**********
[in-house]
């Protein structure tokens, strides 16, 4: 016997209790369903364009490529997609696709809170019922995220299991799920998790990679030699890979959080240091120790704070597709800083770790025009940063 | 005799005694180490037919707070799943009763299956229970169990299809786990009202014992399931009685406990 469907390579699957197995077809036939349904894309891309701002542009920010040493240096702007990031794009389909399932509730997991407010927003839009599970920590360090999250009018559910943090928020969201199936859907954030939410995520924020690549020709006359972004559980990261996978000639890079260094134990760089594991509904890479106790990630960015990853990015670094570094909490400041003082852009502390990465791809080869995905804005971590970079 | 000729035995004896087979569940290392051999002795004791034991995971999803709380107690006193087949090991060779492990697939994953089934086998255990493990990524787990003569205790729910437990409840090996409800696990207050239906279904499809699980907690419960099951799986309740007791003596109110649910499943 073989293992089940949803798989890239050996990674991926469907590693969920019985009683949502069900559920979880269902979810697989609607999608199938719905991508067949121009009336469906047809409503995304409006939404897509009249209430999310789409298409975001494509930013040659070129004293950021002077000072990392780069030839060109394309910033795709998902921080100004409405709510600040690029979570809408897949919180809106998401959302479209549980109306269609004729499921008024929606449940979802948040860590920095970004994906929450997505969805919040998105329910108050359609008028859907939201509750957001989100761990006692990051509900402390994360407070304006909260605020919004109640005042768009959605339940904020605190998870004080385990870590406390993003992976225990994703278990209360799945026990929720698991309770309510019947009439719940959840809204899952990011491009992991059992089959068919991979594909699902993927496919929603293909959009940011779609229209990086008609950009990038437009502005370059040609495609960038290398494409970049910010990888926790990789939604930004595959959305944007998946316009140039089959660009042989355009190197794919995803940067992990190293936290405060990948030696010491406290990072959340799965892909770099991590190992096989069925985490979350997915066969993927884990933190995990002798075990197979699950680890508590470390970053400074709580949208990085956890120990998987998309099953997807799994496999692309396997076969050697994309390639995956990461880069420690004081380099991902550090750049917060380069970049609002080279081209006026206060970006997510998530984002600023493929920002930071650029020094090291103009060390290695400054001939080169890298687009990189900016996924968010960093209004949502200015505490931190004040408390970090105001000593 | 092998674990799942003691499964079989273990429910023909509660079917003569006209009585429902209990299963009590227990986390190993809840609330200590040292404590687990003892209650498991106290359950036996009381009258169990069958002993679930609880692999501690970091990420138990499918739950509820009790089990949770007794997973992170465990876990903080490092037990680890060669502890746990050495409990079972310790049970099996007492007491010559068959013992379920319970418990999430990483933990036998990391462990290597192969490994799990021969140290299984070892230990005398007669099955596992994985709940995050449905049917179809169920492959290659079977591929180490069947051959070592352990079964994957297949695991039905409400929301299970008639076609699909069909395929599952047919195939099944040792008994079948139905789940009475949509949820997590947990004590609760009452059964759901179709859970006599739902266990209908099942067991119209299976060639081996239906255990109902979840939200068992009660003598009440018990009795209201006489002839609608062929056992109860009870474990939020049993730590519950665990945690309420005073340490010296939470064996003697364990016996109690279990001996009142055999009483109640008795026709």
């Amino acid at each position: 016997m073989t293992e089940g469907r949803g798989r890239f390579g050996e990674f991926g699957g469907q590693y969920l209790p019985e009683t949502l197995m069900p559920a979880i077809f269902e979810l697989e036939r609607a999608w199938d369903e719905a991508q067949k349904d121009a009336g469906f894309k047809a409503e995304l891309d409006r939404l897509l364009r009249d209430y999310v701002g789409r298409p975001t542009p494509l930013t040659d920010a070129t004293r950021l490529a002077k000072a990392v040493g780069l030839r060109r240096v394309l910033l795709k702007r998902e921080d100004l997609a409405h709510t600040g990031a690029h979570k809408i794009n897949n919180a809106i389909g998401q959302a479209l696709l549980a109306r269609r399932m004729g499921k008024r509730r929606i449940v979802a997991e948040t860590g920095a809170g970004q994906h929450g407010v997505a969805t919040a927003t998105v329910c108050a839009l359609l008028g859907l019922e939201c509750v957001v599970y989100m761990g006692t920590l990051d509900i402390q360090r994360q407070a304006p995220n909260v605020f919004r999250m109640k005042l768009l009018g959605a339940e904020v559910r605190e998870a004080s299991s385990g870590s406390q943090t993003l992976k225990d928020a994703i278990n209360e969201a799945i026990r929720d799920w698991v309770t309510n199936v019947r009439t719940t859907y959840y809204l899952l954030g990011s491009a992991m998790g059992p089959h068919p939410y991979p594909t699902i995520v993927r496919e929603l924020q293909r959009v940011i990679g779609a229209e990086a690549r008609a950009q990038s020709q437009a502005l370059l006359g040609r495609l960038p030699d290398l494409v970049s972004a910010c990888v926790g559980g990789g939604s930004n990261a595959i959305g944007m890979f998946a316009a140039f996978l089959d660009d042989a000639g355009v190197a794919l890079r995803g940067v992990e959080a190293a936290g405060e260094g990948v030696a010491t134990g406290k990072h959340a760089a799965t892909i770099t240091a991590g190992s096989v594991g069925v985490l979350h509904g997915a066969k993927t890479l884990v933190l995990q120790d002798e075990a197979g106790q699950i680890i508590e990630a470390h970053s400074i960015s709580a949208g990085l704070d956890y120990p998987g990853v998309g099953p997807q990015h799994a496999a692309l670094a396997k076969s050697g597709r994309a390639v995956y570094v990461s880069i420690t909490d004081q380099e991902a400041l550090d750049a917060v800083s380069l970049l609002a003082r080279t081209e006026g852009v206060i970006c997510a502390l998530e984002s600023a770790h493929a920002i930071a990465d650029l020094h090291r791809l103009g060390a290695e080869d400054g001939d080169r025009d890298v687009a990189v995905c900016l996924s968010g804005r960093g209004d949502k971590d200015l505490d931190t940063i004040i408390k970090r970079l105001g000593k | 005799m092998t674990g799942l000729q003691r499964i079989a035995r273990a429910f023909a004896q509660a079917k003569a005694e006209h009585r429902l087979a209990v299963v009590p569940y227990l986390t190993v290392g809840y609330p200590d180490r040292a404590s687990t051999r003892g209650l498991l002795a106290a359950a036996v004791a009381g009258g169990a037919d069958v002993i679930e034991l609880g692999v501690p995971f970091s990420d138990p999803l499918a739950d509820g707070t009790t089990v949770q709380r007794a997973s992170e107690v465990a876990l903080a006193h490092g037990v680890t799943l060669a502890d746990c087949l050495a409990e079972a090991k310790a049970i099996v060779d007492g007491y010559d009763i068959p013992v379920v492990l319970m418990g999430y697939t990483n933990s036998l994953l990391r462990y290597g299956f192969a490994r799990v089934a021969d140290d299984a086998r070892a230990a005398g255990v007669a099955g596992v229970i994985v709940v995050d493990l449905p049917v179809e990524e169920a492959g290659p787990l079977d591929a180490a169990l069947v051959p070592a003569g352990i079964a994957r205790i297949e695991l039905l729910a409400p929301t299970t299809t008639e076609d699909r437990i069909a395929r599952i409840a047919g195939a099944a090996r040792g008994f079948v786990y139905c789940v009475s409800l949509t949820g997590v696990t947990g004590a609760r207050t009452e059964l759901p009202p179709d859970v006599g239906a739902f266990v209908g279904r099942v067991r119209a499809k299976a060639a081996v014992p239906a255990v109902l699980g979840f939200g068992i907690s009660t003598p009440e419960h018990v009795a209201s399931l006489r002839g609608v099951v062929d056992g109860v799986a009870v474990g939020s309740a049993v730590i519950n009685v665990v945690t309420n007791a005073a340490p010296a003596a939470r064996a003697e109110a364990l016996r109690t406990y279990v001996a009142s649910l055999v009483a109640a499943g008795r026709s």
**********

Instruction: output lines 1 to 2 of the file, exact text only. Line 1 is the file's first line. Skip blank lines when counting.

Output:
[in-house]
């Protein structure tokens, strides 16, 4: 016997209790369903364009490529997609696709809170019922995220299991799920998790990679030699890979959080240091120790704070597709800083770790025009940063 | 005799005694180490037919707070799943009763299956229970169990299809786990009202014992399931009685406990 469907390579699957197995077809036939349904894309891309701002542009920010040493240096702007990031794009389909399932509730997991407010927003839009599970920590360090999250009018559910943090928020969201199936859907954030939410995520924020690549020709006359972004559980990261996978000639890079260094134990760089594991509904890479106790990630960015990853990015670094570094909490400041003082852009502390990465791809080869995905804005971590970079 | 000729035995004896087979569940290392051999002795004791034991995971999803709380107690006193087949090991060779492990697939994953089934086998255990493990990524787990003569205790729910437990409840090996409800696990207050239906279904499809699980907690419960099951799986309740007791003596109110649910499943 073989293992089940949803798989890239050996990674991926469907590693969920019985009683949502069900559920979880269902979810697989609607999608199938719905991508067949121009009336469906047809409503995304409006939404897509009249209430999310789409298409975001494509930013040659070129004293950021002077000072990392780069030839060109394309910033795709998902921080100004409405709510600040690029979570809408897949919180809106998401959302479209549980109306269609004729499921008024929606449940979802948040860590920095970004994906929450997505969805919040998105329910108050359609008028859907939201509750957001989100761990006692990051509900402390994360407070304006909260605020919004109640005042768009959605339940904020605190998870004080385990870590406390993003992976225990994703278990209360799945026990929720698991309770309510019947009439719940959840809204899952990011491009992991059992089959068919991979594909699902993927496919929603293909959009940011779609229209990086008609950009990038437009502005370059040609495609960038290398494409970049910010990888926790990789939604930004595959959305944007998946316009140039089959660009042989355009190197794919995803940067992990190293936290405060990948030696010491406290990072959340799965892909770099991590190992096989069925985490979350997915066969993927884990933190995990002798075990197979699950680890508590470390970053400074709580949208990085956890120990998987998309099953997807799994496999692309396997076969050697994309390639995956990461880069420690004081380099991902550090750049917060380069970049609002080279081209006026206060970006997510998530984002600023493929920002930071650029020094090291103009060390290695400054001939080169890298687009990189900016996924968010960093209004949502200015505490931190004040408390970090105001000593 | 092998674990799942003691499964079989273990429910023909509660079917003569006209009585429902209990299963009590227990986390190993809840609330200590040292404590687990003892209650498991106290359950036996009381009258169990069958002993679930609880692999501690970091990420138990499918739950509820009790089990949770007794997973992170465990876990903080490092037990680890060669502890746990050495409990079972310790049970099996007492007491010559068959013992379920319970418990999430990483933990036998990391462990290597192969490994799990021969140290299984070892230990005398007669099955596992994985709940995050449905049917179809169920492959290659079977591929180490069947051959070592352990079964994957297949695991039905409400929301299970008639076609699909069909395929599952047919195939099944040792008994079948139905789940009475949509949820997590947990004590609760009452059964759901179709859970006599739902266990209908099942067991119209299976060639081996239906255990109902979840939200068992009660003598009440018990009795209201006489002839609608062929056992109860009870474990939020049993730590519950665990945690309420005073340490010296939470064996003697364990016996109690279990001996009142055999009483109640008795026709």